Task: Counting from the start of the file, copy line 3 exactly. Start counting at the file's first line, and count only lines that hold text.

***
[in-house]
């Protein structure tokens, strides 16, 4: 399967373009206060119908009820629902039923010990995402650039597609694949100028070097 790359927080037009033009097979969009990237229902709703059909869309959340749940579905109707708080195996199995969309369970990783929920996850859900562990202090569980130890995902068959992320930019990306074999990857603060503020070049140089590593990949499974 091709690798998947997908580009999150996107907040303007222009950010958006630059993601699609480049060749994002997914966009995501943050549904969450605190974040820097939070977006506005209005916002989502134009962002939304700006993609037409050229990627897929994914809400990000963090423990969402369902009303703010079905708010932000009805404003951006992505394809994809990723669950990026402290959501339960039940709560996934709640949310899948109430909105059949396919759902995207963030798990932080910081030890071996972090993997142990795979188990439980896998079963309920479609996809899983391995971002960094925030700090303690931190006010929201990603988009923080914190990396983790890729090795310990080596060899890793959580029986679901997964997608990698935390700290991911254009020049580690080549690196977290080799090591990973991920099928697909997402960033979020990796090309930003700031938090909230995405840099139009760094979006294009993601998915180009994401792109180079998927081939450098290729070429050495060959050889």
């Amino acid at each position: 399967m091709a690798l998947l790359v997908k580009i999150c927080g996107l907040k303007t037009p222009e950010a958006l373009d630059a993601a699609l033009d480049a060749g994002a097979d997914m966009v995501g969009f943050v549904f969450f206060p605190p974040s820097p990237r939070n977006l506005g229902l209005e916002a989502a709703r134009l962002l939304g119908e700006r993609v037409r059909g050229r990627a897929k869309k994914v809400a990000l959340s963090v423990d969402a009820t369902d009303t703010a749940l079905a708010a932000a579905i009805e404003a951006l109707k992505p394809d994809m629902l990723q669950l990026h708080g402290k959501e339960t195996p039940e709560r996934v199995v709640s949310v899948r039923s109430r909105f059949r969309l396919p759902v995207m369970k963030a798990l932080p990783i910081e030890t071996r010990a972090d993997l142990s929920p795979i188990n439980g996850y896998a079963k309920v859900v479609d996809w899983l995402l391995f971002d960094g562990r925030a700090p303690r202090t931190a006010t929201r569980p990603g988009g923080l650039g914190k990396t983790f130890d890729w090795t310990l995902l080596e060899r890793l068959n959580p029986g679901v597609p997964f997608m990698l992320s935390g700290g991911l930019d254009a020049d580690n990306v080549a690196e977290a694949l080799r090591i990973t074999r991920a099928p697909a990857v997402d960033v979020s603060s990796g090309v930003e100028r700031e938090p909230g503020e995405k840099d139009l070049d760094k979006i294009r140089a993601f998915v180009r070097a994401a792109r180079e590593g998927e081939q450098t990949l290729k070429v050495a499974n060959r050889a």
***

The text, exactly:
């Amino acid at each position: 399967m091709a690798l998947l790359v997908k580009i999150c927080g996107l907040k303007t037009p222009e950010a958006l373009d630059a993601a699609l033009d480049a060749g994002a097979d997914m966009v995501g969009f943050v549904f969450f206060p605190p974040s820097p990237r939070n977006l506005g229902l209005e916002a989502a709703r134009l962002l939304g119908e700006r993609v037409r059909g050229r990627a897929k869309k994914v809400a990000l959340s963090v423990d969402a009820t369902d009303t703010a749940l079905a708010a932000a579905i009805e404003a951006l109707k992505p394809d994809m629902l990723q669950l990026h708080g402290k959501e339960t195996p039940e709560r996934v199995v709640s949310v899948r039923s109430r909105f059949r969309l396919p759902v995207m369970k963030a798990l932080p990783i910081e030890t071996r010990a972090d993997l142990s929920p795979i188990n439980g996850y896998a079963k309920v859900v479609d996809w899983l995402l391995f971002d960094g562990r925030a700090p303690r202090t931190a006010t929201r569980p990603g988009g923080l650039g914190k990396t983790f130890d890729w090795t310990l995902l080596e060899r890793l068959n959580p029986g679901v597609p997964f997608m990698l992320s935390g700290g991911l930019d254009a020049d580690n990306v080549a690196e977290a694949l080799r090591i990973t074999r991920a099928p697909a990857v997402d960033v979020s603060s990796g090309v930003e100028r700031e938090p909230g503020e995405k840099d139009l070049d760094k979006i294009r140089a993601f998915v180009r070097a994401a792109r180079e590593g998927e081939q450098t990949l290729k070429v050495a499974n060959r050889a």